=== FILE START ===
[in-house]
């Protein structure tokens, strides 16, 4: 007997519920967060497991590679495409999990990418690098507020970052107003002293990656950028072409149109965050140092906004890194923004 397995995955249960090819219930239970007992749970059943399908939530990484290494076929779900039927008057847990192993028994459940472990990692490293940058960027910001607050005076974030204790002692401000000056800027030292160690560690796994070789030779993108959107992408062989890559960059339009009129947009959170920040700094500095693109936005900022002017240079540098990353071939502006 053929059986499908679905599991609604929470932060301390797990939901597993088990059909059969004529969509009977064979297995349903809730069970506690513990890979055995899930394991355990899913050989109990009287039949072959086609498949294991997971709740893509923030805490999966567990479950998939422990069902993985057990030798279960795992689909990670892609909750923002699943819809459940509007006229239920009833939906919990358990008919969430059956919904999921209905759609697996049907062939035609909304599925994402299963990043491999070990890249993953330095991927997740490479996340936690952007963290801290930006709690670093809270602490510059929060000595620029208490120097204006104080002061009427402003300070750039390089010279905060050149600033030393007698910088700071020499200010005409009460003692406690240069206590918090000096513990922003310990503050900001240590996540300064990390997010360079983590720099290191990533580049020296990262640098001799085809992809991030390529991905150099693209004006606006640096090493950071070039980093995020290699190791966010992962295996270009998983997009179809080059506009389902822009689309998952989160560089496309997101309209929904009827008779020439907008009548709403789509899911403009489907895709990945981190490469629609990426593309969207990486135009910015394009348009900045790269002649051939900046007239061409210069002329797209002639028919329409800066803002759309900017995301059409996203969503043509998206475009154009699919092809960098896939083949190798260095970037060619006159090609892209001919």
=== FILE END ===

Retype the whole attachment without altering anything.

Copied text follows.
[in-house]
């Protein structure tokens, strides 16, 4: 007997519920967060497991590679495409999990990418690098507020970052107003002293990656950028072409149109965050140092906004890194923004 397995995955249960090819219930239970007992749970059943399908939530990484290494076929779900039927008057847990192993028994459940472990990692490293940058960027910001607050005076974030204790002692401000000056800027030292160690560690796994070789030779993108959107992408062989890559960059339009009129947009959170920040700094500095693109936005900022002017240079540098990353071939502006 053929059986499908679905599991609604929470932060301390797990939901597993088990059909059969004529969509009977064979297995349903809730069970506690513990890979055995899930394991355990899913050989109990009287039949072959086609498949294991997971709740893509923030805490999966567990479950998939422990069902993985057990030798279960795992689909990670892609909750923002699943819809459940509007006229239920009833939906919990358990008919969430059956919904999921209905759609697996049907062939035609909304599925994402299963990043491999070990890249993953330095991927997740490479996340936690952007963290801290930006709690670093809270602490510059929060000595620029208490120097204006104080002061009427402003300070750039390089010279905060050149600033030393007698910088700071020499200010005409009460003692406690240069206590918090000096513990922003310990503050900001240590996540300064990390997010360079983590720099290191990533580049020296990262640098001799085809992809991030390529991905150099693209004006606006640096090493950071070039980093995020290699190791966010992962295996270009998983997009179809080059506009389902822009689309998952989160560089496309997101309209929904009827008779020439907008009548709403789509899911403009489907895709990945981190490469629609990426593309969207990486135009910015394009348009900045790269002649051939900046007239061409210069002329797209002639028919329409800066803002759309900017995301059409996203969503043509998206475009154009699919092809960098896939083949190798260095970037060619006159090609892209001919």